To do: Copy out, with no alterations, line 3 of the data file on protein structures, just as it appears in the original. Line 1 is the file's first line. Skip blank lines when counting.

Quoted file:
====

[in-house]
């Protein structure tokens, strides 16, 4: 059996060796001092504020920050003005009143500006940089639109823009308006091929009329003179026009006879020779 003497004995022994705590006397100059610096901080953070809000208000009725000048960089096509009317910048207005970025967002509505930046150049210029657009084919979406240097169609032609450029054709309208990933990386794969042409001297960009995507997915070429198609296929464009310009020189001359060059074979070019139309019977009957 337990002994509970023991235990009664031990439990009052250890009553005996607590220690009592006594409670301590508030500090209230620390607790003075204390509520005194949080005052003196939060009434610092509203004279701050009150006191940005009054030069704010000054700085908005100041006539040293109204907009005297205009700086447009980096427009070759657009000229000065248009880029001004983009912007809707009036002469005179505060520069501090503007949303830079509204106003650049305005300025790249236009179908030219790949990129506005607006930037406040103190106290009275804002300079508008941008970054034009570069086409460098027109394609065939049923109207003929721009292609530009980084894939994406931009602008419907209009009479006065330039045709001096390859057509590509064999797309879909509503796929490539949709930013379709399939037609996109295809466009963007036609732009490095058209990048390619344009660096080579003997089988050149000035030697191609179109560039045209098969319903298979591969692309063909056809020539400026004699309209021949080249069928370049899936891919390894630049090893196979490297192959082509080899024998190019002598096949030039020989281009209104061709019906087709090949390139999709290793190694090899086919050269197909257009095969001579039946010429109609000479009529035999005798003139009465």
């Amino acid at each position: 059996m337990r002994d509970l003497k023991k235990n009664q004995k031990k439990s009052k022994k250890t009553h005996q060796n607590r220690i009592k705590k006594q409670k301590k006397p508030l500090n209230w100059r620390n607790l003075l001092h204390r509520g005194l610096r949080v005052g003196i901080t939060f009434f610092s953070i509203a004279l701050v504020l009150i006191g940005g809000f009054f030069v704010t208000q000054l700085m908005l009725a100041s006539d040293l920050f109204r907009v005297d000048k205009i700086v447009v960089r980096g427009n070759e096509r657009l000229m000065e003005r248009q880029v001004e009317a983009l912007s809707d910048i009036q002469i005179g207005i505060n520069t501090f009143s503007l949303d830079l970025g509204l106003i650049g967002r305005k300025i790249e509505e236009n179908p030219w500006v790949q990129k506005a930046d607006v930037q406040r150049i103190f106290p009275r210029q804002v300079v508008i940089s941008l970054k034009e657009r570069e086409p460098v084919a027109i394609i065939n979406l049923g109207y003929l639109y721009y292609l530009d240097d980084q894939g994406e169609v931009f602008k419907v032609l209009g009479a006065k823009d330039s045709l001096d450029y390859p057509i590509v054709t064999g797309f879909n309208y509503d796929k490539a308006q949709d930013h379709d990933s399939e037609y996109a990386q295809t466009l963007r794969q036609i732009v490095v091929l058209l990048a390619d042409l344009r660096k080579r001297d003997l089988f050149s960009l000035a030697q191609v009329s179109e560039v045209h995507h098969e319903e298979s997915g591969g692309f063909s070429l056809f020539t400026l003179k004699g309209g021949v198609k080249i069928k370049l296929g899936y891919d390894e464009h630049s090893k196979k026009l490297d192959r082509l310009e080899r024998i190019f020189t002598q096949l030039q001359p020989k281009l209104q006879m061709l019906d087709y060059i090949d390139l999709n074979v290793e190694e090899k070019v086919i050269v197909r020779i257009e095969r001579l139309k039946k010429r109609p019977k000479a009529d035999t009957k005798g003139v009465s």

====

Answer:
């Amino acid at each position: 059996m337990r002994d509970l003497k023991k235990n009664q004995k031990k439990s009052k022994k250890t009553h005996q060796n607590r220690i009592k705590k006594q409670k301590k006397p508030l500090n209230w100059r620390n607790l003075l001092h204390r509520g005194l610096r949080v005052g003196i901080t939060f009434f610092s953070i509203a004279l701050v504020l009150i006191g940005g809000f009054f030069v704010t208000q000054l700085m908005l009725a100041s006539d040293l920050f109204r907009v005297d000048k205009i700086v447009v960089r980096g427009n070759e096509r657009l000229m000065e003005r248009q880029v001004e009317a983009l912007s809707d910048i009036q002469i005179g207005i505060n520069t501090f009143s503007l949303d830079l970025g509204l106003i650049g967002r305005k300025i790249e509505e236009n179908p030219w500006v790949q990129k506005a930046d607006v930037q406040r150049i103190f106290p009275r210029q804002v300079v508008i940089s941008l970054k034009e657009r570069e086409p460098v084919a027109i394609i065939n979406l049923g109207y003929l639109y721009y292609l530009d240097d980084q894939g994406e169609v931009f602008k419907v032609l209009g009479a006065k823009d330039s045709l001096d450029y390859p057509i590509v054709t064999g797309f879909n309208y509503d796929k490539a308006q949709d930013h379709d990933s399939e037609y996109a990386q295809t466009l963007r794969q036609i732009v490095v091929l058209l990048a390619d042409l344009r660096k080579r001297d003997l089988f050149s960009l000035a030697q191609v009329s179109e560039v045209h995507h098969e319903e298979s997915g591969g692309f063909s070429l056809f020539t400026l003179k004699g309209g021949v198609k080249i069928k370049l296929g899936y891919d390894e464009h630049s090893k196979k026009l490297d192959r082509l310009e080899r024998i190019f020189t002598q096949l030039q001359p020989k281009l209104q006879m061709l019906d087709y060059i090949d390139l999709n074979v290793e190694e090899k070019v086919i050269v197909r020779i257009e095969r001579l139309k039946k010429r109609p019977k000479a009529d035999t009957k005798g003139v009465s």